It is simply impossible to imagine greater hypocrisy than the European Union has shown in sanctioning the Mugabe government in Zimbabwe, even as it commits to renewed development aid for the deeply repressive and savagely brutal regime in Khartoum. No doubt Mugabe is corrupt, and the election the EU was to have monitored has been fatally compromised. But the election will still have more meaning than the recent farce in Sudan that passed as the “re-election” of General Omar Beshir. This is the same General Beshir who came to power by military coup in 1989, and with the National Islamic Front continues to rule using “emergency powers.” And as disturbing as Mugabe’s actions have been, they bear no comparison to the genocidal destruction that defines Khartoum’s conduct in its war on the people of the south and other marginalized areas of Sudan. Europeans should be deeply ashamed of this vicious hypocrisy.
Eric Reeves [February 19, 2002]
Northampton, MA 01063
The New York Times reports today on yesterday’s decision in Brussels by the European Union “to impose tough sanctions on Zimbabwe’s president, Robert Mugabe, and more than a dozen of his top aides.” This action should be contrasted with the report by Agence France-Presse (Jan 29, 2002) that “the European Union has notified [the government of] Sudan of its decision to resume development aid to Khartoum after a suspension of more than a decade.”
The EU, so critical of Mugabe’s election thuggery, can’t find the honesty to condemn Khartoum’s ongoing, deliberate bombing of civilian and humanitarian targets in southern Sudan.
The EU criticizes the actions that have compromised their effort to monitor elections in Zimbabwe. But the EU didn’t even attempt to send monitors to Sudan’s last “elections” in December 2000. They were transparently rigged, and there was no meaningful participation.
The EU sanctions would prohibit the sale to Zimbabwe of “arms or equipment that ‘could be used for internal repression'” (New York Times, February 19, 2002). At the same time, the EU has done nothing to halt the massive flow of weapons into Sudan, including MiG-29 fighter aircraft, advanced helicopter gunships, tanks, and missiles. Nor does has the EU hesitated to enter into commercial deals with Khartoum that will augment the domestic manufacture of weapons that will be used in the self-declared “jihad” against civilians in the south.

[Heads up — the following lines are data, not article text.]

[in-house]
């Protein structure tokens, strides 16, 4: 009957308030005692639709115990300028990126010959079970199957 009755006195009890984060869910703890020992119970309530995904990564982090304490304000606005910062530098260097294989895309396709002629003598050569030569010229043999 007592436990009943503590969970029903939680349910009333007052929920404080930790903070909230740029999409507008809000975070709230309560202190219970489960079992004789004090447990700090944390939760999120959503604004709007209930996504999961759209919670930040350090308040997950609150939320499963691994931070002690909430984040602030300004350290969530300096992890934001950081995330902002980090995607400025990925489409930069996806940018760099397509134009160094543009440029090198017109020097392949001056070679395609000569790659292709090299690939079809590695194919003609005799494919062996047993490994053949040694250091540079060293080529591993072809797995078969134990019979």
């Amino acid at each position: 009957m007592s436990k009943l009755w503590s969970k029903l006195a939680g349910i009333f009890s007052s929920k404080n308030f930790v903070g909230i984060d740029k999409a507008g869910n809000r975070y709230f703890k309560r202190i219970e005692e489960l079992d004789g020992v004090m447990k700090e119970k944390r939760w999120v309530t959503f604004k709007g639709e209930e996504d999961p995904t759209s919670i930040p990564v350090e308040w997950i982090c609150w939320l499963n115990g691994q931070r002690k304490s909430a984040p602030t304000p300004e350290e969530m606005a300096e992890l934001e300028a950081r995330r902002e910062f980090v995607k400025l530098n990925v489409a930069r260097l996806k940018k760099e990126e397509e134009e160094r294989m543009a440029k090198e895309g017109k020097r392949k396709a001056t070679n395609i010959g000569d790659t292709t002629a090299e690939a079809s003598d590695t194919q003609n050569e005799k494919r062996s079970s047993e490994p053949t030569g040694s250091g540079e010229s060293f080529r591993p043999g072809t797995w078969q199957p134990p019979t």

What, in the eyes of the EU, is the difference between Zimbabwe and Sudan? The latter’s oil and oil revenues; it’s as ugly and simple as that. The Europeans are unmoved by the transparency of their hypocrisy in slapping sanctions on Zimbabwe even as they embrace Khartoum. There is no better way to assure the National Islamic Front regime that they will pay no real price for failing to negotiate a just peace.
The New York Times, February 19, 2002
“Europe Places Penalties on Zimbabwe’s Chief”
By RACHEL L. SWARNS
JOHANNESBURG, Feb. 18 — After wavering for weeks, the European Union voted tonight to impose tough sanctions on Zimbabwe’s president, Robert Mugabe, and more than a dozen of his top aides.
Meeting in Brussels, the European Union’s foreign ministers said
they were left with little choice after the government expelled
the head of the European election observer mission on Saturday.
The sanctions, which come three weeks before Zimbabwe’s
presidential election, will bar Mr. Mugabe and 19 others from
traveling to European Union nations.
They will also freeze any European assets held by Mr. Mugabe
and the advisers, including the commander of the armed forces
and the ministers of security, justice, land and information.
The measures prohibit member nations from selling Zimbabwe
arms or equipment that “could be used for internal repression.”
The Europeans said they were concerned about political violence
in Zimbabwe, which is lurching toward its most fiercely contested
presidential election since white rule ended in 1980. They said
the expulsion of Pierre Schori, the Swedish head of the European
mission, left them doubtful that the election would be free and